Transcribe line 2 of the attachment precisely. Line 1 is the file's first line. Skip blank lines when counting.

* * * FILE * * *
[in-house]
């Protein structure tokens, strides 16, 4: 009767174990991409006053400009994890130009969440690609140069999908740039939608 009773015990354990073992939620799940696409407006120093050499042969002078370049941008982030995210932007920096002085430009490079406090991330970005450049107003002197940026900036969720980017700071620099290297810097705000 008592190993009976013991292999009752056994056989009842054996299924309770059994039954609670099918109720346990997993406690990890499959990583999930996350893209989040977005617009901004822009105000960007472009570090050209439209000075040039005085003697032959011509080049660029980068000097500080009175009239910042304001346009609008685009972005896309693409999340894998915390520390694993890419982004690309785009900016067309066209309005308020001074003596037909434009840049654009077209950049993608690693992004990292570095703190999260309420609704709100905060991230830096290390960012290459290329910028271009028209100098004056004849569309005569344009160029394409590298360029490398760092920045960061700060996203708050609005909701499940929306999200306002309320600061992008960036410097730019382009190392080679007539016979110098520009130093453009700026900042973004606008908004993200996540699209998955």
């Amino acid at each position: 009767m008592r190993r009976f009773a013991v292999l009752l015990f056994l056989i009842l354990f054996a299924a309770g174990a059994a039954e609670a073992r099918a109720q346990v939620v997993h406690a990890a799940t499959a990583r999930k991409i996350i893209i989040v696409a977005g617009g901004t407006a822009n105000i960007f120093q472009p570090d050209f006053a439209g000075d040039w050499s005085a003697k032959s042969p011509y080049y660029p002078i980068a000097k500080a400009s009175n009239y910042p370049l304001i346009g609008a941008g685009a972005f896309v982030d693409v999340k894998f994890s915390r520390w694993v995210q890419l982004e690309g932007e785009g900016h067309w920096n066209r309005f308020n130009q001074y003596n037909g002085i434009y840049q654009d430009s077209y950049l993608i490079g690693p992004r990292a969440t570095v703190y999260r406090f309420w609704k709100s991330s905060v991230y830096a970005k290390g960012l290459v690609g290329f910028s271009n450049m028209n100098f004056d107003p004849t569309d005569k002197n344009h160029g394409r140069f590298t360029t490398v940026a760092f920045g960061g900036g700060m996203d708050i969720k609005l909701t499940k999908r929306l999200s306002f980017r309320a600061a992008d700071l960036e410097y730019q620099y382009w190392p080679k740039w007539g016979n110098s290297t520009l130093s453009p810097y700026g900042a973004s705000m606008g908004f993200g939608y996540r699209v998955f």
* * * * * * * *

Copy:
């Protein structure tokens, strides 16, 4: 009767174990991409006053400009994890130009969440690609140069999908740039939608 009773015990354990073992939620799940696409407006120093050499042969002078370049941008982030995210932007920096002085430009490079406090991330970005450049107003002197940026900036969720980017700071620099290297810097705000 008592190993009976013991292999009752056994056989009842054996299924309770059994039954609670099918109720346990997993406690990890499959990583999930996350893209989040977005617009901004822009105000960007472009570090050209439209000075040039005085003697032959011509080049660029980068000097500080009175009239910042304001346009609008685009972005896309693409999340894998915390520390694993890419982004690309785009900016067309066209309005308020001074003596037909434009840049654009077209950049993608690693992004990292570095703190999260309420609704709100905060991230830096290390960012290459290329910028271009028209100098004056004849569309005569344009160029394409590298360029490398760092920045960061700060996203708050609005909701499940929306999200306002309320600061992008960036410097730019382009190392080679007539016979110098520009130093453009700026900042973004606008908004993200996540699209998955």